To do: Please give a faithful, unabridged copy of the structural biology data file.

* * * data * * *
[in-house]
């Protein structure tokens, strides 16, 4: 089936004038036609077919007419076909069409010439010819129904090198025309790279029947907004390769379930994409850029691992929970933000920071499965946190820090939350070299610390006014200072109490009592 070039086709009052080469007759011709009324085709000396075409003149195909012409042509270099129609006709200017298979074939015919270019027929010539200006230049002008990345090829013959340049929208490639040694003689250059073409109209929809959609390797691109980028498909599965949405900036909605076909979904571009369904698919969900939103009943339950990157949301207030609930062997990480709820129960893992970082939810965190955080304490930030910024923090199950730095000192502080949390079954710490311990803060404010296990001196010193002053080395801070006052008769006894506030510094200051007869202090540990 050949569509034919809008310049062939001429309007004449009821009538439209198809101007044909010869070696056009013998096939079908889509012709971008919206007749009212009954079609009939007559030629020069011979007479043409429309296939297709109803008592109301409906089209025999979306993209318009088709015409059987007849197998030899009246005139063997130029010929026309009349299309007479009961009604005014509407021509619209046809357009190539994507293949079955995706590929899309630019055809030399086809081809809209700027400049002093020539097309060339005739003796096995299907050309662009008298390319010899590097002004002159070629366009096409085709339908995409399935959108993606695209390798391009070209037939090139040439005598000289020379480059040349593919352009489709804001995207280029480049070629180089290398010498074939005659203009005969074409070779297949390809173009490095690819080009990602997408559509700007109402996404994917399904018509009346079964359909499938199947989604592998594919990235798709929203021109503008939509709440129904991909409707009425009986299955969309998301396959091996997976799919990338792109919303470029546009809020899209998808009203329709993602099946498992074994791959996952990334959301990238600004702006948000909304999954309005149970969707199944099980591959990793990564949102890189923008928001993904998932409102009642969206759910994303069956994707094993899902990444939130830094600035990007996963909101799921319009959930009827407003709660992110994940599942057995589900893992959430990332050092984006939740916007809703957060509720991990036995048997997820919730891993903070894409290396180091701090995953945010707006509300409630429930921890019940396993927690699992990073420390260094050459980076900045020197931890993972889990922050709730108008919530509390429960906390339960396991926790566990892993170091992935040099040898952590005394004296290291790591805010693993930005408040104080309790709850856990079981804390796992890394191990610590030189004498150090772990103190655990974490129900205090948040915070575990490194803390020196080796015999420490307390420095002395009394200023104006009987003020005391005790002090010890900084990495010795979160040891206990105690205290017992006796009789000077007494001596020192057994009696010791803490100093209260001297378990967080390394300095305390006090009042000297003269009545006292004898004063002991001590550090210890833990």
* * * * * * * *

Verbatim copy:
[in-house]
């Protein structure tokens, strides 16, 4: 089936004038036609077919007419076909069409010439010819129904090198025309790279029947907004390769379930994409850029691992929970933000920071499965946190820090939350070299610390006014200072109490009592 070039086709009052080469007759011709009324085709000396075409003149195909012409042509270099129609006709200017298979074939015919270019027929010539200006230049002008990345090829013959340049929208490639040694003689250059073409109209929809959609390797691109980028498909599965949405900036909605076909979904571009369904698919969900939103009943339950990157949301207030609930062997990480709820129960893992970082939810965190955080304490930030910024923090199950730095000192502080949390079954710490311990803060404010296990001196010193002053080395801070006052008769006894506030510094200051007869202090540990 050949569509034919809008310049062939001429309007004449009821009538439209198809101007044909010869070696056009013998096939079908889509012709971008919206007749009212009954079609009939007559030629020069011979007479043409429309296939297709109803008592109301409906089209025999979306993209318009088709015409059987007849197998030899009246005139063997130029010929026309009349299309007479009961009604005014509407021509619209046809357009190539994507293949079955995706590929899309630019055809030399086809081809809209700027400049002093020539097309060339005739003796096995299907050309662009008298390319010899590097002004002159070629366009096409085709339908995409399935959108993606695209390798391009070209037939090139040439005598000289020379480059040349593919352009489709804001995207280029480049070629180089290398010498074939005659203009005969074409070779297949390809173009490095690819080009990602997408559509700007109402996404994917399904018509009346079964359909499938199947989604592998594919990235798709929203021109503008939509709440129904991909409707009425009986299955969309998301396959091996997976799919990338792109919303470029546009809020899209998808009203329709993602099946498992074994791959996952990334959301990238600004702006948000909304999954309005149970969707199944099980591959990793990564949102890189923008928001993904998932409102009642969206759910994303069956994707094993899902990444939130830094600035990007996963909101799921319009959930009827407003709660992110994940599942057995589900893992959430990332050092984006939740916007809703957060509720991990036995048997997820919730891993903070894409290396180091701090995953945010707006509300409630429930921890019940396993927690699992990073420390260094050459980076900045020197931890993972889990922050709730108008919530509390429960906390339960396991926790566990892993170091992935040099040898952590005394004296290291790591805010693993930005408040104080309790709850856990079981804390796992890394191990610590030189004498150090772990103190655990974490129900205090948040915070575990490194803390020196080796015999420490307390420095002395009394200023104006009987003020005391005790002090010890900084990495010795979160040891206990105690205290017992006796009789000077007494001596020192057994009696010791803490100093209260001297378990967080390394300095305390006090009042000297003269009545006292004898004063002991001590550090210890833990």